American Apparel's factory and headquarters in downtown Los Angeles.

American Apparel LLC will proceed with its auction after a bankruptcy court judge Friday morning approved the schedule for bidding as some brace themselves for twists in the plot line of the company’s sale.

While a potential deal has been worked out with Canadian T-shirt and basics firm Gildan Activewear Inc., other parties have expressed interest in the business. That includes the retail portion, which is not included in a Gildan transaction.

It appears now a creative solution that would save the most jobs and more of the company could appear through combination of approved bids rather than via a single offer for American Apparel.

“We do think that marrying the parties is going to be the key here,” said Cathy Herschcopf, one of the attorneys representing the committee of unsecured creditors during Friday’s hearing.

The pool includes a mix of parties, some of whom, by design, have not met or do not know each other, she said. There could still be hope for a more substantial sell-off of the company’s assets, which the company had seen before in a previous deal in which “they were left at the altar…when they thought they had a bid for a larger group of assets,” Herschcopf said.

The Los Angeles company filed for bankruptcy last month, also striking a possible deal to sell its intellectual property and other assets to Gildan, making it the stalking horse bidder in the bankruptcy auction. The initial bid is $66 million plus the cost of inventory Gildan will buy that lets American Apparel continue operating from now until the closing of a sale. Gildan also has the choice of taking over American Apparel’s manufacturing facilities in Garden Grove, La Mirada, South Gate and Los Angeles. That’s a decision that would have to be made no later than five days before the company’s auction next month and upon which some 3,457 jobs hang in the balance.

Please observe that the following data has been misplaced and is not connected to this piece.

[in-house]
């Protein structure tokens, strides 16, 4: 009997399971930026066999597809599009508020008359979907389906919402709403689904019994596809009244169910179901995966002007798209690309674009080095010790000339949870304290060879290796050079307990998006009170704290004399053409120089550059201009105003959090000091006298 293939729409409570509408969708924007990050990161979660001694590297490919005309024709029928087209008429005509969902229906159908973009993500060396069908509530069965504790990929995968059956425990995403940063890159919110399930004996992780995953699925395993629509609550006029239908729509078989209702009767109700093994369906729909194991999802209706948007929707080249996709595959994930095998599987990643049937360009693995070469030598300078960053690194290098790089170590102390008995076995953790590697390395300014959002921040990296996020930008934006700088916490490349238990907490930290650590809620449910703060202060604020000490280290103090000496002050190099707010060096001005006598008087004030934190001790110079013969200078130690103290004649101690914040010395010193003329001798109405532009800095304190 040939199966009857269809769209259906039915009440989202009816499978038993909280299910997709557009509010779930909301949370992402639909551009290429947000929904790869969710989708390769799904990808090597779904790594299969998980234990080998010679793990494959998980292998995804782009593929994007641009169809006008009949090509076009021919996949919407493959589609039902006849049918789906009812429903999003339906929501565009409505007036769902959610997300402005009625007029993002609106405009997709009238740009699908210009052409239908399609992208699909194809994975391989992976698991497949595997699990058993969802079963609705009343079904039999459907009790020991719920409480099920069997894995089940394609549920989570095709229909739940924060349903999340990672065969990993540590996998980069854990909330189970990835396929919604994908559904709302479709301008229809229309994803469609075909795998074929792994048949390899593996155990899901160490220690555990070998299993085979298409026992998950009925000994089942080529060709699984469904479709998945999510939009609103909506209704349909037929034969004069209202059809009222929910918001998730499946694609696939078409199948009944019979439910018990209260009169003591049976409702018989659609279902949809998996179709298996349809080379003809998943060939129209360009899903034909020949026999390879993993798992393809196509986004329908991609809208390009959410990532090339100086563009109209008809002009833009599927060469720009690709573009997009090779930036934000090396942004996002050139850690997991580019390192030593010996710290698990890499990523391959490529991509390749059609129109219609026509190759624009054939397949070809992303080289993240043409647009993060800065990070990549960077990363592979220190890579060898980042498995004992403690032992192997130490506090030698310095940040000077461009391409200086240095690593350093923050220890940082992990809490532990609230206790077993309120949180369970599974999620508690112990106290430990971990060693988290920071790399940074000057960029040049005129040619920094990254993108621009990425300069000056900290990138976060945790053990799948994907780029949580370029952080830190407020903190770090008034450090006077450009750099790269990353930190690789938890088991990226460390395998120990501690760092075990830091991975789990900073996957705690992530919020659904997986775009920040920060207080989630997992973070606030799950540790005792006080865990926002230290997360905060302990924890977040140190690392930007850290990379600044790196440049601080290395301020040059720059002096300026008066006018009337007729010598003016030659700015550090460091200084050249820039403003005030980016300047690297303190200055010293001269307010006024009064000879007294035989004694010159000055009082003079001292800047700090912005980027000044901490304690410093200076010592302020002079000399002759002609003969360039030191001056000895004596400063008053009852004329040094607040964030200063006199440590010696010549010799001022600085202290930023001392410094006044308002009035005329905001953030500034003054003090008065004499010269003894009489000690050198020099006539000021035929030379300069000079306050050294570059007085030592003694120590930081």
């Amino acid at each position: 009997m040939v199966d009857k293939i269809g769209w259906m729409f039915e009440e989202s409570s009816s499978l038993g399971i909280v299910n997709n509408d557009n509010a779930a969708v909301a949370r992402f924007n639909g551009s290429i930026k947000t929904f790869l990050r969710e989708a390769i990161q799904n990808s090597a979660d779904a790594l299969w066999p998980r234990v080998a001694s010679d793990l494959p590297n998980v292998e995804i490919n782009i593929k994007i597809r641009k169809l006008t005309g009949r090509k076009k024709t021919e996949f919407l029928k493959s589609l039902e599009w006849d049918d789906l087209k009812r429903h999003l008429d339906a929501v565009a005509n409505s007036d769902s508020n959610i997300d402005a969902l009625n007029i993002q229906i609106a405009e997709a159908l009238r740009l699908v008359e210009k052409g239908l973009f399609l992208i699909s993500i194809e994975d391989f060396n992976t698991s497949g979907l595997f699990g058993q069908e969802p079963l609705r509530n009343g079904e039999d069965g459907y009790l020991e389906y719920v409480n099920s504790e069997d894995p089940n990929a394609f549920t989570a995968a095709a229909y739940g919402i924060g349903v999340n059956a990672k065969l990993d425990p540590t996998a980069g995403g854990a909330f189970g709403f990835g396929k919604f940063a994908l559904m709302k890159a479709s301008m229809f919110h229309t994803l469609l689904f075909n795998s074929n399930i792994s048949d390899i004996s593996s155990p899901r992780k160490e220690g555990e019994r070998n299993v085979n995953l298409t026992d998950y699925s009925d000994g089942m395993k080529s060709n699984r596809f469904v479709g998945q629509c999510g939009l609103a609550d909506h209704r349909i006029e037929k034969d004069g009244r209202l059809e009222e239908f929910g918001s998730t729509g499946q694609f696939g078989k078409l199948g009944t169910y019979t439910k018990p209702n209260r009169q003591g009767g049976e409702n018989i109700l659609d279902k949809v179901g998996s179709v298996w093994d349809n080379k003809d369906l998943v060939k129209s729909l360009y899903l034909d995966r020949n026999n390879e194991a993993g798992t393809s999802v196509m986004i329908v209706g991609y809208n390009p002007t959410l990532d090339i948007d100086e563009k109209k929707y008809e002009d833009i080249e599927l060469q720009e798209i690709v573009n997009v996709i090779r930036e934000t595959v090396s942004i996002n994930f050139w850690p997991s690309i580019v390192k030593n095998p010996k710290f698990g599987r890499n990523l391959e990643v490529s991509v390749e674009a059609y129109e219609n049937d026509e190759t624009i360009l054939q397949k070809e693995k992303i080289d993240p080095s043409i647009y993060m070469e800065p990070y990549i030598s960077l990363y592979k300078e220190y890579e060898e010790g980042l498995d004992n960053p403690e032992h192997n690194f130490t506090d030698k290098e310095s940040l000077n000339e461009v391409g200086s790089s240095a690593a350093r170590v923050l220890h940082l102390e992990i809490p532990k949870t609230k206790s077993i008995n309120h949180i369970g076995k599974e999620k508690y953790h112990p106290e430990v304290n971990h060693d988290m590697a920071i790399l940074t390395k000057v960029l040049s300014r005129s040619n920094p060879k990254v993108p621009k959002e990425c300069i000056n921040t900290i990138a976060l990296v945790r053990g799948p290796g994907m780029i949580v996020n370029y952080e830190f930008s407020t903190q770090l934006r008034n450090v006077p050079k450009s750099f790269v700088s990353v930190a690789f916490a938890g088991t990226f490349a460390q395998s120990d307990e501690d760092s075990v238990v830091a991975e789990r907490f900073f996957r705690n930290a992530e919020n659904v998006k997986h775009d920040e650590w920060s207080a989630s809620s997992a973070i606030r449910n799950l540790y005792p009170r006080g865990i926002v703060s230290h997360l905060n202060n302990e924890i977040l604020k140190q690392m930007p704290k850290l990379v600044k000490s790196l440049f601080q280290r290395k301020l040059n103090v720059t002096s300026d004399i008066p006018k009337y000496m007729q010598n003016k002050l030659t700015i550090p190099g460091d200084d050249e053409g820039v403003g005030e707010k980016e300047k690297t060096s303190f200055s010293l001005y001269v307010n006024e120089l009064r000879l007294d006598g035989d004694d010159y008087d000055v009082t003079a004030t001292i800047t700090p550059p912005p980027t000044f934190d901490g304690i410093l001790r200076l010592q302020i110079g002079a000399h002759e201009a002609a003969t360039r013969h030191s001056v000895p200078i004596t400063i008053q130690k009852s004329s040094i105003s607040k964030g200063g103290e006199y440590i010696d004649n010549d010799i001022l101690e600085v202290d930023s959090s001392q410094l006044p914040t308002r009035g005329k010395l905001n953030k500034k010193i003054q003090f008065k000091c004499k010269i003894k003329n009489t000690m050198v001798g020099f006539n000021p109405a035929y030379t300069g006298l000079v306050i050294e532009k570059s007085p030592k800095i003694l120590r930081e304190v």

An attorney for New York hedge fund and American Apparel bondholder Standard General urged for an expeditious auction process, pointing out the loss of $1 million to $2 million with every week American Apparel remains operating while also expressing doubt about additional bidders stepping forward, pointing out how long the business had been up for sale prior to its second bankruptcy filing.